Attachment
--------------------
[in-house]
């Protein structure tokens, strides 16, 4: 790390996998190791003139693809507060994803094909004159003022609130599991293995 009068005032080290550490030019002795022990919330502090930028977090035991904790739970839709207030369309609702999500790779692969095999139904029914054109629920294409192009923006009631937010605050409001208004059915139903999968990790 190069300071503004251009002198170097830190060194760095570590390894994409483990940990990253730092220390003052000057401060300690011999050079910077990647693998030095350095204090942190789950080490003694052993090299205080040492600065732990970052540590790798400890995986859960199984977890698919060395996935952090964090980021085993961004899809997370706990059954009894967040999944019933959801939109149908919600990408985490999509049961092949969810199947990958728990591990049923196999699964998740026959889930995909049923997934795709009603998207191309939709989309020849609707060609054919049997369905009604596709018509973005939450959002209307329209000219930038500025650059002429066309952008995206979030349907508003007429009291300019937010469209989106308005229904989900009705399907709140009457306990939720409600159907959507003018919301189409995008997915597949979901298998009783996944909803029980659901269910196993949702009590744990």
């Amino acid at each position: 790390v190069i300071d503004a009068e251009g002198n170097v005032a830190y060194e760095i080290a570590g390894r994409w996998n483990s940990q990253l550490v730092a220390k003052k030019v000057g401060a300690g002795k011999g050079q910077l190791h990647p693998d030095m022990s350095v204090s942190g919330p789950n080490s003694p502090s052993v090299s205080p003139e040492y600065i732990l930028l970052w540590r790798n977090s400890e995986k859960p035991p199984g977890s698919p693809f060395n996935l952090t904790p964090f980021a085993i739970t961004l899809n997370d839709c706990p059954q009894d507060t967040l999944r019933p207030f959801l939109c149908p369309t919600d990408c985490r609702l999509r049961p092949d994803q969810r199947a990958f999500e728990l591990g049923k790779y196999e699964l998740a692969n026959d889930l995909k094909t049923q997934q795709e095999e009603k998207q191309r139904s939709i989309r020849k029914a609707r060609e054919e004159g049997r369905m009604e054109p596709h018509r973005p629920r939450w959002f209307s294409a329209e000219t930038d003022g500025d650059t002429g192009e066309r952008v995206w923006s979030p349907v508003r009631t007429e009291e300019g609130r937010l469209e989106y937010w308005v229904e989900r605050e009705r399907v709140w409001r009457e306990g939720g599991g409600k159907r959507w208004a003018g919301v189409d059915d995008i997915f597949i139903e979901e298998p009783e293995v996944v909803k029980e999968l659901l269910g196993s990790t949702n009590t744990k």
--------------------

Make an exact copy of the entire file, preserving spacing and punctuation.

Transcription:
[in-house]
């Protein structure tokens, strides 16, 4: 790390996998190791003139693809507060994803094909004159003022609130599991293995 009068005032080290550490030019002795022990919330502090930028977090035991904790739970839709207030369309609702999500790779692969095999139904029914054109629920294409192009923006009631937010605050409001208004059915139903999968990790 190069300071503004251009002198170097830190060194760095570590390894994409483990940990990253730092220390003052000057401060300690011999050079910077990647693998030095350095204090942190789950080490003694052993090299205080040492600065732990970052540590790798400890995986859960199984977890698919060395996935952090964090980021085993961004899809997370706990059954009894967040999944019933959801939109149908919600990408985490999509049961092949969810199947990958728990591990049923196999699964998740026959889930995909049923997934795709009603998207191309939709989309020849609707060609054919049997369905009604596709018509973005939450959002209307329209000219930038500025650059002429066309952008995206979030349907508003007429009291300019937010469209989106308005229904989900009705399907709140009457306990939720409600159907959507003018919301189409995008997915597949979901298998009783996944909803029980659901269910196993949702009590744990």
């Amino acid at each position: 790390v190069i300071d503004a009068e251009g002198n170097v005032a830190y060194e760095i080290a570590g390894r994409w996998n483990s940990q990253l550490v730092a220390k003052k030019v000057g401060a300690g002795k011999g050079q910077l190791h990647p693998d030095m022990s350095v204090s942190g919330p789950n080490s003694p502090s052993v090299s205080p003139e040492y600065i732990l930028l970052w540590r790798n977090s400890e995986k859960p035991p199984g977890s698919p693809f060395n996935l952090t904790p964090f980021a085993i739970t961004l899809n997370d839709c706990p059954q009894d507060t967040l999944r019933p207030f959801l939109c149908p369309t919600d990408c985490r609702l999509r049961p092949d994803q969810r199947a990958f999500e728990l591990g049923k790779y196999e699964l998740a692969n026959d889930l995909k094909t049923q997934q795709e095999e009603k998207q191309r139904s939709i989309r020849k029914a609707r060609e054919e004159g049997r369905m009604e054109p596709h018509r973005p629920r939450w959002f209307s294409a329209e000219t930038d003022g500025d650059t002429g192009e066309r952008v995206w923006s979030p349907v508003r009631t007429e009291e300019g609130r937010l469209e989106y937010w308005v229904e989900r605050e009705r399907v709140w409001r009457e306990g939720g599991g409600k159907r959507w208004a003018g919301v189409d059915d995008i997915f597949i139903e979901e298998p009783e293995v996944v909803k029980e999968l659901l269910g196993s990790t949702n009590t744990k």